ECONOMYNEXT - Doctors at Sri Lanka’s main hospital refused to treat four police officers who sustained injuries when hundreds of university students stormed the health ministry, official sources said on Thursday.
A total of 60 undergraduates and 4 police – a constable and three Special Task Force (STF) members – were admitted to the Colombo National Hospital following Wednesday’s clashes when the Inter-University Students Federation led the storming of the ministry.
Police fired teargas and water canons to disperse the hundreds of students who occupied the ministry building for three hours during which they destroyed furniture, cars and equipment within the compound.
“A constable from the Bloemendhal police station was taken to hospital at around 5.00 p.m, and even by 9.00 p.m. he had not received any treatment,” a police officer who was with the victim said. “Then, we took him out and admitted him to the police hospital.”
Three STF officers who had been assaulted by the students were similarly refused treatment by government medical officers, and had to be taken out and rushed to another hospital. A medical officer at the hospital said he felt ashamed of the cruel and inhuman treatment to an injured person, but was afraid to speak out openly fearing reprisals from the GMOA trade union.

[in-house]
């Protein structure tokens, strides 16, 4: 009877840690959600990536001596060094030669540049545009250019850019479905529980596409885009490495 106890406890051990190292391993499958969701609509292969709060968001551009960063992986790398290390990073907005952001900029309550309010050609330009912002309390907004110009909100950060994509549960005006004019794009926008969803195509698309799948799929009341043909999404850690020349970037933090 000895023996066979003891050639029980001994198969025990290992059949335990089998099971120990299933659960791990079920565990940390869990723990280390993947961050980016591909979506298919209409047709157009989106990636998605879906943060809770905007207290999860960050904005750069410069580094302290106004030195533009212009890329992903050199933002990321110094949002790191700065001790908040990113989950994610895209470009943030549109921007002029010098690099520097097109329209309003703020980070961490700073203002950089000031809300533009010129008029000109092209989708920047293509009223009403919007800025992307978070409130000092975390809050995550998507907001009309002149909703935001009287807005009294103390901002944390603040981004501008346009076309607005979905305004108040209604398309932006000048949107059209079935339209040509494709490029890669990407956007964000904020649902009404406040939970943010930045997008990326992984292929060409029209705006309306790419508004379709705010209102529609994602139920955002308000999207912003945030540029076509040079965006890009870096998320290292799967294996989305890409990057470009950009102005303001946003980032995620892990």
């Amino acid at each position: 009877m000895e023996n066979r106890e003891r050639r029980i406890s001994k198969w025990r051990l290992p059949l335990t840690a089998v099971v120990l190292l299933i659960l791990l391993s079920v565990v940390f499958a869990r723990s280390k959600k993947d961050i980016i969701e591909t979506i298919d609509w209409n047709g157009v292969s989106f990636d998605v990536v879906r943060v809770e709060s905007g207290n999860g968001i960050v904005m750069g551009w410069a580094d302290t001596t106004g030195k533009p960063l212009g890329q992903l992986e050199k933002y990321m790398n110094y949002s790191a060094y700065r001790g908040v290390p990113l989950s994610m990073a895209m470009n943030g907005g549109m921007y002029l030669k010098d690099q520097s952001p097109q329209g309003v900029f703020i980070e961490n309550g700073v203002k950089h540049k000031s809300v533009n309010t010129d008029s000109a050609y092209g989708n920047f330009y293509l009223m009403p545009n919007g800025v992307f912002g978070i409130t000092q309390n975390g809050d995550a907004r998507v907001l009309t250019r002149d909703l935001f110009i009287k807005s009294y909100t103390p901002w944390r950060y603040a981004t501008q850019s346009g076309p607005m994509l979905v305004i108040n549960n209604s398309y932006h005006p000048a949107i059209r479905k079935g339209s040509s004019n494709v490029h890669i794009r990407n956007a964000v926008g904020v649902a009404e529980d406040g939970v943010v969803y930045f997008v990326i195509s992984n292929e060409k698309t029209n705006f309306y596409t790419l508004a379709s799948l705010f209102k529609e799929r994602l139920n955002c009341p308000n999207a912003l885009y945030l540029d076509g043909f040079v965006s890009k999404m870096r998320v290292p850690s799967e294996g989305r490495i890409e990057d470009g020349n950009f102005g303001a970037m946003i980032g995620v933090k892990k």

“We have treated terrorist suspects and saved their lives when they were brought to our hospital by security forces,” the officer said asking not to be named. “It is a shameful act to refuse treatment to police officers.”
The GMOA staged a nation-wide strike on Thursday to express solidarity with the Frontline Socialist Party (FSP), which led Wednesday’s storming of the health ministry to protest private medical education.
A hospital source said, out of the 60 students admitted to the National Hospital Colombo on Wednesday, only three girls remained under treatment, while the others had been discharged. (COLOMBO, June 22, 2017)